Wat Khaek Silom (Sri Maha Mariamman Temple) on Silom Road, Bangkok
See large images of Sri Maha Mariamman Temple (Wat Khaek Silom).
See Video of Sri Maha Mariamman Temple at bottom of this page.
Entrance of Sri Maha Mariamman temple
Sri Maha Mariamman Temple, usually referred to as Wat Khaek by Bangkokians, is located in the middle part of Silom Road, on the corner formed by Silom Road and Pan Road. Dedicated to the Goddess Mariamman it was built by Tamil immigrants in the 1860s. There is a thriving Hindu community in Bangkok, and when visiting this temple you will notice many local worshippers.
Entrance is through the gopuram, in classical South-Indian style. The gopuram is the threshold between the material and the spiritual world inside the temple.
Worshippers in the temple.
As the name of the temple suggests, it is dedicated to Sri Maha Mariamman, the goddess of disease, rain and protection. She is the main South Indian mother goddess, predominant among other places in the rural areas of Tamil Nadu.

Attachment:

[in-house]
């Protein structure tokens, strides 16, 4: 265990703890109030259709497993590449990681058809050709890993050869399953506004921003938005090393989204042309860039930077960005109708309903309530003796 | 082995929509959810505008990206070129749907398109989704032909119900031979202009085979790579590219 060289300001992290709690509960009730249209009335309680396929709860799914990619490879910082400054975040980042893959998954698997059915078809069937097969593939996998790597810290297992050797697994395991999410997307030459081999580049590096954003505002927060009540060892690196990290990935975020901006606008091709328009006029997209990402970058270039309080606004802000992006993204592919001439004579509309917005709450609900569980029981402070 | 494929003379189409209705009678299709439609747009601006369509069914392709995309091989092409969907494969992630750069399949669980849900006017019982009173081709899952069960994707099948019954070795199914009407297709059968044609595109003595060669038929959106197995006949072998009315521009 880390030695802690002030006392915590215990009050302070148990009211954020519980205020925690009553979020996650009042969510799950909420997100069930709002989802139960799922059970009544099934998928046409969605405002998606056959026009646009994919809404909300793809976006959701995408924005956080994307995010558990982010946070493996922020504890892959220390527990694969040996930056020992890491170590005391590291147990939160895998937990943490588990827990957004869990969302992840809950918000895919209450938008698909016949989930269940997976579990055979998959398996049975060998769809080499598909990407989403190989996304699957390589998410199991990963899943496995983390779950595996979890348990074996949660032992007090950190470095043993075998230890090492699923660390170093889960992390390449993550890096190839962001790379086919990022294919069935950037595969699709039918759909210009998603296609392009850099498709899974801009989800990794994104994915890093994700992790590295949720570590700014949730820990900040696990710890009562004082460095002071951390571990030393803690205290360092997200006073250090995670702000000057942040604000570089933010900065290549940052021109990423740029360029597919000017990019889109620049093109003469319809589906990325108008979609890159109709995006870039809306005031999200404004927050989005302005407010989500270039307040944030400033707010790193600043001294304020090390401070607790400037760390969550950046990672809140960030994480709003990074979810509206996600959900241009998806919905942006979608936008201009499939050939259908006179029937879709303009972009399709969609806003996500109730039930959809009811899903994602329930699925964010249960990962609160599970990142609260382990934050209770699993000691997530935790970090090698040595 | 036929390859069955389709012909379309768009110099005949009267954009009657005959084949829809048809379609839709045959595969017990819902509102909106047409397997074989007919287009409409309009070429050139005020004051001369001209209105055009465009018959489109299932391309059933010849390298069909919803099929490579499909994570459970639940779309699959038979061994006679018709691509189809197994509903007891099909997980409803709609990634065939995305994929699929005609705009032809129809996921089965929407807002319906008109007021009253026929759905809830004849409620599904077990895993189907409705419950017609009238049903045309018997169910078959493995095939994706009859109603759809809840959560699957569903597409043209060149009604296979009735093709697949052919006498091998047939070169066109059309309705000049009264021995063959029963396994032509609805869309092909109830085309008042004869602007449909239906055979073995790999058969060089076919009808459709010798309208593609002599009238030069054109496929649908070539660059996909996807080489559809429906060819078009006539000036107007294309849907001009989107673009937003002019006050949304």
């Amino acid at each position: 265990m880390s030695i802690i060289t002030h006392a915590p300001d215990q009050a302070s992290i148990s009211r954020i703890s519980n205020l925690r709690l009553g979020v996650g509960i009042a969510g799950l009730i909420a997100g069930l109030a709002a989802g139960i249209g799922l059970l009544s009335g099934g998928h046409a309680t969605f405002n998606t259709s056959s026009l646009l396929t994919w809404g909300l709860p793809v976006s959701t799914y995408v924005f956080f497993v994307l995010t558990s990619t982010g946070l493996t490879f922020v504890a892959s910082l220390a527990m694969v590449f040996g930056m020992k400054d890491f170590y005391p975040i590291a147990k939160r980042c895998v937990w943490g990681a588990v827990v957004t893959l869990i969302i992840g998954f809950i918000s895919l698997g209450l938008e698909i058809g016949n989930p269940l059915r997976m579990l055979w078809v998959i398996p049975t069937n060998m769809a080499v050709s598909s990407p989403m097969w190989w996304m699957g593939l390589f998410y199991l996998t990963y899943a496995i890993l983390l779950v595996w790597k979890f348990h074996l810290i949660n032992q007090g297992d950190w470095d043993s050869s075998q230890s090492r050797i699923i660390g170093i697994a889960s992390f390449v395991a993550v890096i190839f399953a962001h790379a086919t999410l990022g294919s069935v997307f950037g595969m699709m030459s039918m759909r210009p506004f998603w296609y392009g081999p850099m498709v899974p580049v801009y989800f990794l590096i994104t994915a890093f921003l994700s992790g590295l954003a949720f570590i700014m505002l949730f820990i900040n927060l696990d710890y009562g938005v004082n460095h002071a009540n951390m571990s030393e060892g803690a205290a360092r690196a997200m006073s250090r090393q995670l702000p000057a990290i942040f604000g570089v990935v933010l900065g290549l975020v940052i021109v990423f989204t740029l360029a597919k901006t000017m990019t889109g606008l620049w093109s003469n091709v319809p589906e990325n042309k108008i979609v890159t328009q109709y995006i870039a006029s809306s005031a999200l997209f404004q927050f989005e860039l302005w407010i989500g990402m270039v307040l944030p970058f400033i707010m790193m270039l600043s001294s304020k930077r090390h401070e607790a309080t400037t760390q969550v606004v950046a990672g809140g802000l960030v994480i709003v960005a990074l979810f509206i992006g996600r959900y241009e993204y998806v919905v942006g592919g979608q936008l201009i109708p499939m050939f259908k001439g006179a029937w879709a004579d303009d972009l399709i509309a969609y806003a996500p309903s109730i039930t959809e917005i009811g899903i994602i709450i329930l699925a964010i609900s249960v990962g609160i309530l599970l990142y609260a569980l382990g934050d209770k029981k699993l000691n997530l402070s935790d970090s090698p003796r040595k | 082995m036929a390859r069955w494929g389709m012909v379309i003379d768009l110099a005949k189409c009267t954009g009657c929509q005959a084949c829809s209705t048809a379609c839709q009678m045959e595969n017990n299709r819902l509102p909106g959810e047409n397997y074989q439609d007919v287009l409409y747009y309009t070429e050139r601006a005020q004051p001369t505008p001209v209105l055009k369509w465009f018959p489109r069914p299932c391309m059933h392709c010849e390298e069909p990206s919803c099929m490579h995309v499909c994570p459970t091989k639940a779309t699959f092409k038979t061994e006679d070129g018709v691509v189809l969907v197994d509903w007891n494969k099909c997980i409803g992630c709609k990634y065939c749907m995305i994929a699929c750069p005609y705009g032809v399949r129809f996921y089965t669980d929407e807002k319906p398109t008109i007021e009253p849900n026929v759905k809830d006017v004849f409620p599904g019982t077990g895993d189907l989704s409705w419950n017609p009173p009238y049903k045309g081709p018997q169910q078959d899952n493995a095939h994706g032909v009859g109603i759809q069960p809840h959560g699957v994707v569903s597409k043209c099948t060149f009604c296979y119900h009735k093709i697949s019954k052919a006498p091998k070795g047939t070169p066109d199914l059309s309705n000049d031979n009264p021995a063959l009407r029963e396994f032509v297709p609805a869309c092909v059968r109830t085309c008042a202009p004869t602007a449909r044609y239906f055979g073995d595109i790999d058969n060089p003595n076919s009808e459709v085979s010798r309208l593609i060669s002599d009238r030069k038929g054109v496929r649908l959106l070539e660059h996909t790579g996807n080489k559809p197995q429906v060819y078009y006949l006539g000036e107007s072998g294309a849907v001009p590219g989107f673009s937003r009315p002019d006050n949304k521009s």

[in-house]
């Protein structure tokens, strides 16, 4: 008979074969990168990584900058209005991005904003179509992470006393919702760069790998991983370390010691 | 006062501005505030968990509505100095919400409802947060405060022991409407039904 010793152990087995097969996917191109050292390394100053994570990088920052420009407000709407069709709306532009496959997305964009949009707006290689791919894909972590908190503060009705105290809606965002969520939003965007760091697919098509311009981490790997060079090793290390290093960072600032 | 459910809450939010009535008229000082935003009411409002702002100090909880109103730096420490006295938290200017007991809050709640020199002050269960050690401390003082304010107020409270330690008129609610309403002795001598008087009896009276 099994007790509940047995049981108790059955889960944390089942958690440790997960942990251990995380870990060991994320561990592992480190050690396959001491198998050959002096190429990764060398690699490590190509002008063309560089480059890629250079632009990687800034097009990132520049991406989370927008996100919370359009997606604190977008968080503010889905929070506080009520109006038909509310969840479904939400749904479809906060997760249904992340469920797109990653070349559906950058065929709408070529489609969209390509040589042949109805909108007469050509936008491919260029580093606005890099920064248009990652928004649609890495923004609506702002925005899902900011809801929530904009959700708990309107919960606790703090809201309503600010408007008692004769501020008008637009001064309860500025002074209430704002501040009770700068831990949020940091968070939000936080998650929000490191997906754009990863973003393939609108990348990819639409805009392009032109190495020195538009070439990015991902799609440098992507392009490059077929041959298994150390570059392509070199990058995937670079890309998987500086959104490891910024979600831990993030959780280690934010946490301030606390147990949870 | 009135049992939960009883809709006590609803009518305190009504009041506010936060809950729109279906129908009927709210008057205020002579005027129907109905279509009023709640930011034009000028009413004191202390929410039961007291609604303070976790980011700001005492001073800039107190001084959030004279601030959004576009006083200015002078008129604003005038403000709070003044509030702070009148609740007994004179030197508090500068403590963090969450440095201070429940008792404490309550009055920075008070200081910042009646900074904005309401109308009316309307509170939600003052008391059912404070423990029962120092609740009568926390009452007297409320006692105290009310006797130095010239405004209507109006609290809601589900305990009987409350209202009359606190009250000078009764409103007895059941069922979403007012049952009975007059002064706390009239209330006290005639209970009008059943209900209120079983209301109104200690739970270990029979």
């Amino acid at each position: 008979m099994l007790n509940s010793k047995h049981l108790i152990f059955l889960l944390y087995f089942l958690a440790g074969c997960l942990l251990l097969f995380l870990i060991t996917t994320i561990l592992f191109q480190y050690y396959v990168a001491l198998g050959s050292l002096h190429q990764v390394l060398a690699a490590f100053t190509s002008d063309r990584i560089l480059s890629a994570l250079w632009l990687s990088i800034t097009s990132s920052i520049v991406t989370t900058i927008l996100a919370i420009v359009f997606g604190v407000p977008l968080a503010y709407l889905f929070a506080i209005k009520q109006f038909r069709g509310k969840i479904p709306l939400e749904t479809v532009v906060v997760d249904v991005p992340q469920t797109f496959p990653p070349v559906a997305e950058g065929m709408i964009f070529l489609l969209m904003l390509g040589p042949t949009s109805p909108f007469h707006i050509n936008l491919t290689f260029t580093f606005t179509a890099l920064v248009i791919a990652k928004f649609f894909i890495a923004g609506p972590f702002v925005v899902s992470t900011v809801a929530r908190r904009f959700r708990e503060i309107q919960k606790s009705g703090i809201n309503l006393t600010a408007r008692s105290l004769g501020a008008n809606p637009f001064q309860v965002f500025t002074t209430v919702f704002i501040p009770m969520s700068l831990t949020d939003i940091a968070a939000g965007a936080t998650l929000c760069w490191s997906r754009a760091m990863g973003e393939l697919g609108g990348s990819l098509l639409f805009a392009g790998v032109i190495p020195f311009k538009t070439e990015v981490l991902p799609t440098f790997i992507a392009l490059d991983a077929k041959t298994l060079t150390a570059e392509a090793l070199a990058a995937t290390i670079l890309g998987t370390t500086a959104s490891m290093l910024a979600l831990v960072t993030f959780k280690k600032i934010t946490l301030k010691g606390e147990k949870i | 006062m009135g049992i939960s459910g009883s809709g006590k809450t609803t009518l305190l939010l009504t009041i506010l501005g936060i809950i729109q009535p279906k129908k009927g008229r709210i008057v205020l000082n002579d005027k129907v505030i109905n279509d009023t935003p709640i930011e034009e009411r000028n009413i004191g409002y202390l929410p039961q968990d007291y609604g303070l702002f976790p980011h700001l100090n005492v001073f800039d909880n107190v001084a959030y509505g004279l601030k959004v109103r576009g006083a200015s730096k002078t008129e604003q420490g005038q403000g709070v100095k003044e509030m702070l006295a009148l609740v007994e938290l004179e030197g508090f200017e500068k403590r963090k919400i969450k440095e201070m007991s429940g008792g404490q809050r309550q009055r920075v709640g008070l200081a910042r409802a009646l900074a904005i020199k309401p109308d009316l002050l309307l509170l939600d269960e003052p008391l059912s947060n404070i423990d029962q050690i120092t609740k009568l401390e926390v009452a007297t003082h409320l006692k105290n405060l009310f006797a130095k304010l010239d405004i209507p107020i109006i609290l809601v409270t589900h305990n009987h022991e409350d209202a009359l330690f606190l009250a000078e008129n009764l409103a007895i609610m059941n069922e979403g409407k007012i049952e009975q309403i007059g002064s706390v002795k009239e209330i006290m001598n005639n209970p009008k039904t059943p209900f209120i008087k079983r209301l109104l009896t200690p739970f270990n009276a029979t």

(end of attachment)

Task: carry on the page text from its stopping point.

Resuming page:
The Hindu religion is a mystery to us personally. We found that Sri Maha Mariamman is sometimes associated with the Hindu Goddess Parvati (but not the same). In any case, a notice at the entrance of the temple indicates (as many other sources) that sculptures of the Goddess Uma (Uma-Devi is the Thai name for Parvati) are installed in the temple and that she is the principal goddess.
Top of the gopuram of Sri Maha Mariamman temple.
The facade of the gopuram is adorned with images of many Hindu Deities. Shrines inside are dedicated to Uma-Devi, and also to Ganesha, Vishnu and Krishna. In the temple compound, there is also a small shrine with a lingam inside. Reportedly the temple is being maintained by artisans from Southern India.
It is forbidden to take pictures inside the temple, and we were caught in the act, so had to limit our efforts.
The temple is small but rich in decorations, in the distinctive South-Indian style. However, the environment around is quite unattractive, with the buildings adjacent to the temple, is obvious disrepair. Good urban planning would have prevented from having buildings surrounding the temple in the first place.
On the other side of Pan Road, there are a number of garland vendors (very similar to what you can observe at the Erawan Shrine in Bangkok's shopping district).
Mosque on Silom Road, Bangkok.